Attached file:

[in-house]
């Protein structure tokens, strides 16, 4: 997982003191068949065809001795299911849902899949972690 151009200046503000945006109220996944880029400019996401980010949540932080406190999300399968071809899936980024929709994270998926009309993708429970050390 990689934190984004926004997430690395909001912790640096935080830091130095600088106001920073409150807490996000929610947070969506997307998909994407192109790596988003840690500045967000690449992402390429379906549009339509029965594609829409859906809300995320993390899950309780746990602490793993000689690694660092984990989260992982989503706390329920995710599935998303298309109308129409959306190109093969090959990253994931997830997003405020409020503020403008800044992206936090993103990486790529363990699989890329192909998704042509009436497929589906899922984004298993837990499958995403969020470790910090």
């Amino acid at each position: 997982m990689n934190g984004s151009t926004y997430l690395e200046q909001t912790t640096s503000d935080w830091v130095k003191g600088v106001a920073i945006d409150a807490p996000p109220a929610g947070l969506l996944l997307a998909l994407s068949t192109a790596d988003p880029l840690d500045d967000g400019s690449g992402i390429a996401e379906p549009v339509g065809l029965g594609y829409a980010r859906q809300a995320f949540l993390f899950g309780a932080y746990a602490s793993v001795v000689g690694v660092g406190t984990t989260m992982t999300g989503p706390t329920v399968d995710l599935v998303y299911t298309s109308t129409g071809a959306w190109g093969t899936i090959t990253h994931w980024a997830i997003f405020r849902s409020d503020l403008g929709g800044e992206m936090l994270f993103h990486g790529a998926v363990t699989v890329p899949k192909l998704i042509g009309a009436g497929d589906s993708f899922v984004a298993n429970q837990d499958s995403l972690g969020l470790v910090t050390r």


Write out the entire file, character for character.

[in-house]
């Protein structure tokens, strides 16, 4: 997982003191068949065809001795299911849902899949972690 151009200046503000945006109220996944880029400019996401980010949540932080406190999300399968071809899936980024929709994270998926009309993708429970050390 990689934190984004926004997430690395909001912790640096935080830091130095600088106001920073409150807490996000929610947070969506997307998909994407192109790596988003840690500045967000690449992402390429379906549009339509029965594609829409859906809300995320993390899950309780746990602490793993000689690694660092984990989260992982989503706390329920995710599935998303298309109308129409959306190109093969090959990253994931997830997003405020409020503020403008800044992206936090993103990486790529363990699989890329192909998704042509009436497929589906899922984004298993837990499958995403969020470790910090």
């Amino acid at each position: 997982m990689n934190g984004s151009t926004y997430l690395e200046q909001t912790t640096s503000d935080w830091v130095k003191g600088v106001a920073i945006d409150a807490p996000p109220a929610g947070l969506l996944l997307a998909l994407s068949t192109a790596d988003p880029l840690d500045d967000g400019s690449g992402i390429a996401e379906p549009v339509g065809l029965g594609y829409a980010r859906q809300a995320f949540l993390f899950g309780a932080y746990a602490s793993v001795v000689g690694v660092g406190t984990t989260m992982t999300g989503p706390t329920v399968d995710l599935v998303y299911t298309s109308t129409g071809a959306w190109g093969t899936i090959t990253h994931w980024a997830i997003f405020r849902s409020d503020l403008g929709g800044e992206m936090l994270f993103h990486g790529a998926v363990t699989v890329p899949k192909l998704i042509g009309a009436g497929d589906s993708f899922v984004a298993n429970q837990d499958s995403l972690g969020l470790v910090t050390r």